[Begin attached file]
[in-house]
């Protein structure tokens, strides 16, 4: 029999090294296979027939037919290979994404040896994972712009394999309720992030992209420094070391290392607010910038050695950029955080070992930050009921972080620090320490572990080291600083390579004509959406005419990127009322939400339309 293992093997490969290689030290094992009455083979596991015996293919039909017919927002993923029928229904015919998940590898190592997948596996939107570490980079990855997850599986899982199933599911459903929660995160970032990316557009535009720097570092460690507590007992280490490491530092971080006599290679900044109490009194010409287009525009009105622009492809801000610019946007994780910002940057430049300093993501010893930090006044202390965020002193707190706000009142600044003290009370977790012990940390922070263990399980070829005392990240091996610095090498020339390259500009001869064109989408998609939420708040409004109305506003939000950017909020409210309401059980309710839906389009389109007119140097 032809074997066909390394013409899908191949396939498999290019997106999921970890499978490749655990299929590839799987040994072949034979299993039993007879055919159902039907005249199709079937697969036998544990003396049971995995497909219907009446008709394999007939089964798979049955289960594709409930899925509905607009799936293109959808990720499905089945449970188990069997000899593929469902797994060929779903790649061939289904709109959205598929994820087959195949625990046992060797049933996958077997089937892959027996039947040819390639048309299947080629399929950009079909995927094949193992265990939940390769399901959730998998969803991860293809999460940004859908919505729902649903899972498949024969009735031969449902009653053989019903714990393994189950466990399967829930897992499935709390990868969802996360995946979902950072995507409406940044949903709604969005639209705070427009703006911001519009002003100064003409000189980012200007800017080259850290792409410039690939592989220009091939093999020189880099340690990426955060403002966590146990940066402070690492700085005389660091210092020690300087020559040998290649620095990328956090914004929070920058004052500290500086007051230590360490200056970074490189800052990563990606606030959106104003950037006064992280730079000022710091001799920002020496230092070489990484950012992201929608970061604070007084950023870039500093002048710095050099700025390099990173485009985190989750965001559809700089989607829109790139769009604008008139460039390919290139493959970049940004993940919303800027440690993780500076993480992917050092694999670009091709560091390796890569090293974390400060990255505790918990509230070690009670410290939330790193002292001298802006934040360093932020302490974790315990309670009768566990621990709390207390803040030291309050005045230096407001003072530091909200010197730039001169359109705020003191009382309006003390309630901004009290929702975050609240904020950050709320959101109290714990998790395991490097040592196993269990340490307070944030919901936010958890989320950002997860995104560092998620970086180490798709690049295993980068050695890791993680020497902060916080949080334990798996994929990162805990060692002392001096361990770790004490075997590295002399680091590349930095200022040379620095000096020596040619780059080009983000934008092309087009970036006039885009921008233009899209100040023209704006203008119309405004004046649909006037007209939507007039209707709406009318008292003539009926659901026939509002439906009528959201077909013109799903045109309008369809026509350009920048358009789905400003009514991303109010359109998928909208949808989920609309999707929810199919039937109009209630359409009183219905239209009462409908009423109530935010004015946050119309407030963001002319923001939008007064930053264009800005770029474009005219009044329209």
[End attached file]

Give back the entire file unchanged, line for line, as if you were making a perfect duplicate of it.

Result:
[in-house]
């Protein structure tokens, strides 16, 4: 029999090294296979027939037919290979994404040896994972712009394999309720992030992209420094070391290392607010910038050695950029955080070992930050009921972080620090320490572990080291600083390579004509959406005419990127009322939400339309 293992093997490969290689030290094992009455083979596991015996293919039909017919927002993923029928229904015919998940590898190592997948596996939107570490980079990855997850599986899982199933599911459903929660995160970032990316557009535009720097570092460690507590007992280490490491530092971080006599290679900044109490009194010409287009525009009105622009492809801000610019946007994780910002940057430049300093993501010893930090006044202390965020002193707190706000009142600044003290009370977790012990940390922070263990399980070829005392990240091996610095090498020339390259500009001869064109989408998609939420708040409004109305506003939000950017909020409210309401059980309710839906389009389109007119140097 032809074997066909390394013409899908191949396939498999290019997106999921970890499978490749655990299929590839799987040994072949034979299993039993007879055919159902039907005249199709079937697969036998544990003396049971995995497909219907009446008709394999007939089964798979049955289960594709409930899925509905607009799936293109959808990720499905089945449970188990069997000899593929469902797994060929779903790649061939289904709109959205598929994820087959195949625990046992060797049933996958077997089937892959027996039947040819390639048309299947080629399929950009079909995927094949193992265990939940390769399901959730998998969803991860293809999460940004859908919505729902649903899972498949024969009735031969449902009653053989019903714990393994189950466990399967829930897992499935709390990868969802996360995946979902950072995507409406940044949903709604969005639209705070427009703006911001519009002003100064003409000189980012200007800017080259850290792409410039690939592989220009091939093999020189880099340690990426955060403002966590146990940066402070690492700085005389660091210092020690300087020559040998290649620095990328956090914004929070920058004052500290500086007051230590360490200056970074490189800052990563990606606030959106104003950037006064992280730079000022710091001799920002020496230092070489990484950012992201929608970061604070007084950023870039500093002048710095050099700025390099990173485009985190989750965001559809700089989607829109790139769009604008008139460039390919290139493959970049940004993940919303800027440690993780500076993480992917050092694999670009091709560091390796890569090293974390400060990255505790918990509230070690009670410290939330790193002292001298802006934040360093932020302490974790315990309670009768566990621990709390207390803040030291309050005045230096407001003072530091909200010197730039001169359109705020003191009382309006003390309630901004009290929702975050609240904020950050709320959101109290714990998790395991490097040592196993269990340490307070944030919901936010958890989320950002997860995104560092998620970086180490798709690049295993980068050695890791993680020497902060916080949080334990798996994929990162805990060692002392001096361990770790004490075997590295002399680091590349930095200022040379620095000096020596040619780059080009983000934008092309087009970036006039885009921008233009899209100040023209704006203008119309405004004046649909006037007209939507007039209707709406009318008292003539009926659901026939509002439906009528959201077909013109799903045109309008369809026509350009920048358009789905400003009514991303109010359109998928909208949808989920609309999707929810199919039937109009209630359409009183219905239209009462409908009423109530935010004015946050119309407030963001002319923001939008007064930053264009800005770029474009005219009044329209």